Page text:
by Paul Cormacain
THE sun is shining here in Praha, the capital of the Czech Republic. Many tourists arc visiting, and they all look happy, the natives are happy and friendly. This is our first time in the Czech Republic, and we are most favourably impressed. We were told to beware pick-pockets, but all we have met are friendly locals and friendly tourists.
Eva was in charge of the raptors near the Castle on the hill in the north west of the city.
The most familiar one was the peregrine falcon, a bird we would see regularly, but not ever quite so close. It was tethered for the display, as were all the birds, but at other times the birds are free to fly.
The peregrine is a powerful, stocky, heavy chested falcon with broad pointed wings. The adults show a thick, black, moustachial stripe, a dark crown, and a white face and throat. The upper parts are blue grey, and the underparts are white with fine delicate barring.
The peregrine can be a very noisy bird during the breeding season, but Eva's bird was well past the breeding season, and was quiet. It was well fed, and felt no urge to hunt. In the wild, it uses a good technique for catching its lunch.
It flies high, and when it sees lunch, it dives at a high speed towards the lunch with its wings held tight against its body. It is quite ruthless, and can take birds the size of a pigeon. The bird also goes for rabbits and other smaller mammals, and will dive into a flock of waders or ducks.
It is believed that the peregrine falcon has decreased in numbers over the last fifty years. This is put down to habitat pollution, and egg theft, and also the stealing of young birds for falconry. This bird is to be found all over Europe, although never in great numbers.
The goshawk on show was the first goshawk I had ever seen. This is a powerful raptor, much larger than a sparrowhawk.
It occurs but little in Ireland and Scotland. And it would not be much more common in Wales and England. You would have a better chance of seeing one of these birds in continental Europe, especially Praha.
Another type of bird not usually seen here is the saker falcon.
Eva had one of them as well. She may well have got it somewhere further east, for this bird inhabits open plain, semi desert and desert, to the east of the Czech Republic. It looks like a very pale peregrine falcon.
The steppe eagle may well have come from the same place as the saker, for it is not a bird you would usually see in Europe. Again, it was first time of ever seeing this bird.
Then there was a collection of owls, some familiar, some not so familiar. There was a barn owl and an eagle owl, and tawney and long-eared owls. We would have the barn and long eared owls here, but not so close as Eva. She was wearing a protective glove, and had a long eared owl perched there. Children who came close were invited to stroke the breast of the owl, and the owl seemed to be enjoying it.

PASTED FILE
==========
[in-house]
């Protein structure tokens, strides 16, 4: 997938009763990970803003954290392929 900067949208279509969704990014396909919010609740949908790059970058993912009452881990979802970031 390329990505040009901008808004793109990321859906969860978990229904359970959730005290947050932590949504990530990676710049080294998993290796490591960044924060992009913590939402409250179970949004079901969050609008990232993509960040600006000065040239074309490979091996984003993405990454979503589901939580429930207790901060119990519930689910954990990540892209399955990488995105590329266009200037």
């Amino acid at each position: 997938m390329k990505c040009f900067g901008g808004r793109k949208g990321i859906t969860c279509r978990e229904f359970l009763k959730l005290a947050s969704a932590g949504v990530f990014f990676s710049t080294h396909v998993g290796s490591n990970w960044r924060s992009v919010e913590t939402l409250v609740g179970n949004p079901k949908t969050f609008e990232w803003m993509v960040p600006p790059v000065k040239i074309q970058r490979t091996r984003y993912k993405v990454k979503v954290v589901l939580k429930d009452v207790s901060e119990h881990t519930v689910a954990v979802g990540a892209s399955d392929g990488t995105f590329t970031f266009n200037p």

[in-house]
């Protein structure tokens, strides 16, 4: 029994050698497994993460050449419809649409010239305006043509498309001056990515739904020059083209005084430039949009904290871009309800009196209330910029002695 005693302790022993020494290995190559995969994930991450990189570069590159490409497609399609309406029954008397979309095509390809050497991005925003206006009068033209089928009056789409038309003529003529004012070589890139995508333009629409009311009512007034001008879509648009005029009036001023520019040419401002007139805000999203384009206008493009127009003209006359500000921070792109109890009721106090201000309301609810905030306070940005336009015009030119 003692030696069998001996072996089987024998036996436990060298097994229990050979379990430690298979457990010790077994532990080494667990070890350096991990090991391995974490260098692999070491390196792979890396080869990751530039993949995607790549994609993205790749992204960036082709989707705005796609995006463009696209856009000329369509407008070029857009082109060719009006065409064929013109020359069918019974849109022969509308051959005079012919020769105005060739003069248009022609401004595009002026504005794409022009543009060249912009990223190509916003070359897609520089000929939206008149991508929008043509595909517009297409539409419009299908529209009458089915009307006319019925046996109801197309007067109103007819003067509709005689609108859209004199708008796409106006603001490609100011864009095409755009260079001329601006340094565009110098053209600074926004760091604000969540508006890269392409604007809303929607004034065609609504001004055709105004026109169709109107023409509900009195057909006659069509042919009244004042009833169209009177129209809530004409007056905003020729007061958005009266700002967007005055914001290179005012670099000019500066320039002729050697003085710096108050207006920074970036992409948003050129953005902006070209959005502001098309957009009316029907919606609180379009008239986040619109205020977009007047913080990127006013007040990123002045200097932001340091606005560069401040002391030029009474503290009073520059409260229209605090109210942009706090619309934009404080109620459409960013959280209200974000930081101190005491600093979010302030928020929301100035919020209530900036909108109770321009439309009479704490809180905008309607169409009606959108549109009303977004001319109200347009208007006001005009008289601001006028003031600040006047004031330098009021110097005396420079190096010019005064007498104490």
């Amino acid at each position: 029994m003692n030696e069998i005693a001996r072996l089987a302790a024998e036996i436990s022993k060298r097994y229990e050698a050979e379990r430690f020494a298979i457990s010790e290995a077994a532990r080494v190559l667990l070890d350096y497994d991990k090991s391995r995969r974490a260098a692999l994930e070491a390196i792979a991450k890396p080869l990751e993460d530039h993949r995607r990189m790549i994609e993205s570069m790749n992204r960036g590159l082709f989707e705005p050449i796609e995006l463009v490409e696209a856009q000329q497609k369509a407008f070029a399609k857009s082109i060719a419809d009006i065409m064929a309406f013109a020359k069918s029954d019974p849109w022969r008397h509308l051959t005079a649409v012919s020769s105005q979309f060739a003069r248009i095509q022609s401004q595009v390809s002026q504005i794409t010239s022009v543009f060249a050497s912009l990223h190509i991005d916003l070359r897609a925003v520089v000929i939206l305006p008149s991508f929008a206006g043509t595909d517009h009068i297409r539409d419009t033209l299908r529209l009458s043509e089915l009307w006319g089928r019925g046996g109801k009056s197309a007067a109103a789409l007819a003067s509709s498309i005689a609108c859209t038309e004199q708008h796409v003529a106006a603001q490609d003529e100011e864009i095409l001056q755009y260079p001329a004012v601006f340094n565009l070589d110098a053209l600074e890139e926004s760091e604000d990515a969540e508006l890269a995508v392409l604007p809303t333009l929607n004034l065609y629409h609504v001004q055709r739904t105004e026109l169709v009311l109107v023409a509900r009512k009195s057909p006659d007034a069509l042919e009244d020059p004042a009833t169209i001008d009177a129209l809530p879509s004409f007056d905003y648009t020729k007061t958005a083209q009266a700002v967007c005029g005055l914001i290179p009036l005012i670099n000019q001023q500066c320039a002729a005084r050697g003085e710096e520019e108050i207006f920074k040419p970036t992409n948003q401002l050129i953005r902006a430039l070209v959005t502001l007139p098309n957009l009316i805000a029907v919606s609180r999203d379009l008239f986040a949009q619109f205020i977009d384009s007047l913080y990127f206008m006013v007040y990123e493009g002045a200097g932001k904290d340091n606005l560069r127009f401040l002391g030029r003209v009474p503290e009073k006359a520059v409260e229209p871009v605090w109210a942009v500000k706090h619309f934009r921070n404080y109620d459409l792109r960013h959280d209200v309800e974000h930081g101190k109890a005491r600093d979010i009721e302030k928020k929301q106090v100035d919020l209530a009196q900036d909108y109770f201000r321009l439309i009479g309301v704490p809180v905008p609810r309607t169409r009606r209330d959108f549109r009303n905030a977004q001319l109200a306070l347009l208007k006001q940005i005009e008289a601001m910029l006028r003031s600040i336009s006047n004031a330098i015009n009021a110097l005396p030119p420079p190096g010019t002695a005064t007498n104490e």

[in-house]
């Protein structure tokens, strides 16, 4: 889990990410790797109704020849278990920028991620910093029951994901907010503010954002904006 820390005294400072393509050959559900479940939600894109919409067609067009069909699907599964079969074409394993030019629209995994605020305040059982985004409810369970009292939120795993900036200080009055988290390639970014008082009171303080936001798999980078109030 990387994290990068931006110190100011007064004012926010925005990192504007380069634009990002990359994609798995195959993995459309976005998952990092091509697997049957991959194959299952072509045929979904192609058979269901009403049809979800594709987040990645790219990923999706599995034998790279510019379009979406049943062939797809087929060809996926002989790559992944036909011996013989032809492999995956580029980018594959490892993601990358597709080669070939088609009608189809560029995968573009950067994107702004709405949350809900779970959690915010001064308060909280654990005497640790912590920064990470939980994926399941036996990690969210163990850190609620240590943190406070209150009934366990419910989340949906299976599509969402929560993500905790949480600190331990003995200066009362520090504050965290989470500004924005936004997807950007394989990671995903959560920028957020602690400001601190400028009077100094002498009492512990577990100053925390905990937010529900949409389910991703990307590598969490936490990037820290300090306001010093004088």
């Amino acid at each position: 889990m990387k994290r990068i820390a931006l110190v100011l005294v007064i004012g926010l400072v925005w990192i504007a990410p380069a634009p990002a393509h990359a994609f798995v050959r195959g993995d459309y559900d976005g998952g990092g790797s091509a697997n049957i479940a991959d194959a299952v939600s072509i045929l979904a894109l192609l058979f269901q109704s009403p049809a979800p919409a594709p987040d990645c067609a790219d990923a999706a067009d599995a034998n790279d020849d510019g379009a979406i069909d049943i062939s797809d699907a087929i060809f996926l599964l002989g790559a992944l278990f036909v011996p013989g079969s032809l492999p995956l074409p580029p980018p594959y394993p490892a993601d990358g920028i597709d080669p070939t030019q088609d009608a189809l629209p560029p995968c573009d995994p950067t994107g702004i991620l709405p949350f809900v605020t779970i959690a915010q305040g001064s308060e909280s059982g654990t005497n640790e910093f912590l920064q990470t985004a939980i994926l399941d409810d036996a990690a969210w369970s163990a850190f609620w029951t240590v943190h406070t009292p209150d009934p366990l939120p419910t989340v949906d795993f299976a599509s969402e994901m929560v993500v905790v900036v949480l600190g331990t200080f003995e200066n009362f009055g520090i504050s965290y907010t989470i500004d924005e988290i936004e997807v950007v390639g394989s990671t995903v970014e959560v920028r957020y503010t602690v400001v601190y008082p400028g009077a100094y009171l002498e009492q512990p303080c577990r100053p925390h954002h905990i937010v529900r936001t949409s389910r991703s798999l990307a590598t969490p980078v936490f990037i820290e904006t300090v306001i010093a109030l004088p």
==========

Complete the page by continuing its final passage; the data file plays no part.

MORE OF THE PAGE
The barn owl has golden buff upper parts, a white face, and sparsely spotted under parts, which renders it very conspicuous if you happen to see one in the day time.
But you are more liable to spot this owl in the evening dusk, and then the colour will appear to be almost white. It is quite a spectacular sight. The barn owl is found over most of Europe. It is sparsely distributed in north Africa from Morocco to Egypt, and more are to found even cast of here.
The eagle owl has never been recorded in Ireland. Records exist for sightings in Scotland and England, with no reference to Wales. The bird can be found over most of Europe, from the Arctic Circle to the Mediterranean, and eastwards into southern Russia and Asia.
The tawny owl lives in Wales, England and Scotland, hut not in Ireland. A sub species of the tawny can be found over much of Europe, and further east into Asia.
The long eared owl has good taste, and it lives in Ireland, Scotland, England and Wales. It also lives all over Europe, north Africa, and eastward as far as Japan. And it has long car tuffs, hence the name.
So, if you go to Praha, and you wish to see some raptors, go to the park at the entrance to the castle, and check if Eva Sukova is in the vicinity with her birds of prey!
Saturday 17th, Sunday 18th September - Basket Making
Event at Oxford Island, starting at 10am, phone the Island on
Green Living Fair at Castle Espie, give them a call on 91874146
Thursday 29th September - Birdwatch Morning at Castle Espie, why not phone on 9187 4146.
Saturday 1st October - Honest Home Event, at 2pm, and more information from Oxford Island on 3832 2205
Saturday 15th October - Homes for wildlife, at II am, Colin Glen Forest Park, details from the Park on 9061 4115